To Shave or Not to Shave

I’m not sure why beards have fallen out of favor among male politicians. I know that I initially grew a beard because I have sensitive skin, especially on my neck, and shaving was simply painful. It was also lower maintenance, since I opted not to go for a goatee or anything stylized. For me, half the idea is to not have to spend time grooming myself. I can probably go a whole week without once examining myself in a mirror.

I discovered later in life when a trimming mishap caused me to shave my beard off completely that I had developed a bit of a double chin. How bad it is depends on my weight, and I’ve lost a lot of weight over the last few years. Still, it isn’t a feature I like and I’m happy to cover it up. That’s about as far as vanity goes in explaining my facial hair decisions.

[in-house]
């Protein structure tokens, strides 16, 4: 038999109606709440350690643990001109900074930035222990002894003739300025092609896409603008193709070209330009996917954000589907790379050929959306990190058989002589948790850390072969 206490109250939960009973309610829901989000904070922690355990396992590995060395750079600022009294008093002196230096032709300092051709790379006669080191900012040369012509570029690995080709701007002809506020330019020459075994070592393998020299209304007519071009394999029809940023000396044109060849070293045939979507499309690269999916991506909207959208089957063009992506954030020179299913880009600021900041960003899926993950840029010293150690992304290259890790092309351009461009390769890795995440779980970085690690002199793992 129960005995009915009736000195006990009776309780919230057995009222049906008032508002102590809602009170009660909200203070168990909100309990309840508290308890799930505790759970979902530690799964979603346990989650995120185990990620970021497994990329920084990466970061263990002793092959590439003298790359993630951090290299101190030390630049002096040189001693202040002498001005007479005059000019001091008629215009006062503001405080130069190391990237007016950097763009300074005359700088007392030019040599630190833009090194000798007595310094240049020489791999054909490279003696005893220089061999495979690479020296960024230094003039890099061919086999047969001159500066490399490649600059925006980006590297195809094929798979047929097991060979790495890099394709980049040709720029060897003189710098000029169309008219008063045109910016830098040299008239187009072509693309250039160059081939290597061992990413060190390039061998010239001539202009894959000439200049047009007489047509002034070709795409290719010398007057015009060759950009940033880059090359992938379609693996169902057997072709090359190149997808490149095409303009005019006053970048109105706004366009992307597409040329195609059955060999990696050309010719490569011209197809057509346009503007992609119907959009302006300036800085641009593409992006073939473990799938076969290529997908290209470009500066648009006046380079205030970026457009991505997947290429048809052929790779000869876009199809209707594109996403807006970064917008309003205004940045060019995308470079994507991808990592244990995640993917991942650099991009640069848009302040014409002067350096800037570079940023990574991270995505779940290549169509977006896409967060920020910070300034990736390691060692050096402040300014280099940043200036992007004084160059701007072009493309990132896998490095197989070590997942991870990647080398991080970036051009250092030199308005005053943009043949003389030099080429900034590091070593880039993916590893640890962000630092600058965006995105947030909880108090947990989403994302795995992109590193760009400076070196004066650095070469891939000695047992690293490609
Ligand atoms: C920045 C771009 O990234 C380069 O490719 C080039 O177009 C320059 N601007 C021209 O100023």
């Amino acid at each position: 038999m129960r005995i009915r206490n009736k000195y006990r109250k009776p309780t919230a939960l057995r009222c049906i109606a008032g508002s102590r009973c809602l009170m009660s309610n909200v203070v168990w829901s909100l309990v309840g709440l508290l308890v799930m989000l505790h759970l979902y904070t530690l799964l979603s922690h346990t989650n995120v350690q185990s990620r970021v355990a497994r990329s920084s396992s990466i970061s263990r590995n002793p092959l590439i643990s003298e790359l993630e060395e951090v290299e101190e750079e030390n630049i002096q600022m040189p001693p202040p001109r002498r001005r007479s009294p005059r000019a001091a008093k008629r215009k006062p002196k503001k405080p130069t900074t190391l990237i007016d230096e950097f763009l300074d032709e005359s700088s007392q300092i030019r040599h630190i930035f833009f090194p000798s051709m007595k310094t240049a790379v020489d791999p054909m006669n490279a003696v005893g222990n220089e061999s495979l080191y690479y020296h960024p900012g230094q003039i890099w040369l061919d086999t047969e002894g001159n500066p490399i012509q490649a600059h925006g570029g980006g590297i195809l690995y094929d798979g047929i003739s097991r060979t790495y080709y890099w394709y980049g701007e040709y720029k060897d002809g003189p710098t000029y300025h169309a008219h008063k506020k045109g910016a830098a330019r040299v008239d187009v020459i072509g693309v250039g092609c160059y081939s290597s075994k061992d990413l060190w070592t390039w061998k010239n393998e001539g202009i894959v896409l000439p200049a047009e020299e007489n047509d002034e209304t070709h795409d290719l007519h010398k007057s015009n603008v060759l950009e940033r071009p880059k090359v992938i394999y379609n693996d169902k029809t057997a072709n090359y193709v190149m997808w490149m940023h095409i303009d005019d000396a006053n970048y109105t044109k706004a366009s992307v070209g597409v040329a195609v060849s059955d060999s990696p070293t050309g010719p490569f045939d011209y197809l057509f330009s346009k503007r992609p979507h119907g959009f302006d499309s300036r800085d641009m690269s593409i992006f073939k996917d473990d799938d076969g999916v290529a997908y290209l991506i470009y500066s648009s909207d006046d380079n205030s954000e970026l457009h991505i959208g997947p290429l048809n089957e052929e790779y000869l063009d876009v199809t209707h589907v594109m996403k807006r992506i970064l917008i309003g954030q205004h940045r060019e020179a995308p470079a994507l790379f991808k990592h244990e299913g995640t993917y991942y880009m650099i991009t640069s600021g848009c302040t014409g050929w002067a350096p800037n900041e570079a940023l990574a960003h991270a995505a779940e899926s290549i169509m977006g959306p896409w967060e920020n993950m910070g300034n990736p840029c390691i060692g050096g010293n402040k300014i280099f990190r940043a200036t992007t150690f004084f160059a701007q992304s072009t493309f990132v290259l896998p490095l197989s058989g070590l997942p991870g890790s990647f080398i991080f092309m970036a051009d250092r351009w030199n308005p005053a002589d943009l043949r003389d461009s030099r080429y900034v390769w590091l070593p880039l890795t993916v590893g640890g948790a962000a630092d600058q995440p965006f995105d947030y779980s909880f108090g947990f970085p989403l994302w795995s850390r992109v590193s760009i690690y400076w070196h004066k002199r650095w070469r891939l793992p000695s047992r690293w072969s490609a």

I certainly don’t keep a beard to look masculine or project any particular kind of image. But I wonder if politicians have been warned off beards and mustaches by political consultants. If I were to run for office, would I have a bunch of “professionals” advising me to go clean-shaven? Would my opponents suggest that I was a secret Muslim?

Maybe Paul Ryan’s beard makes people think he’s less sympathetic to women’s issues. I’d call that accuracy in advertising, actually, but I still think long hair tells you more about a person than facial hair.

What do you think?

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Martin Longman

Martin Longman is the web editor for the Washington Monthly. See all his writing at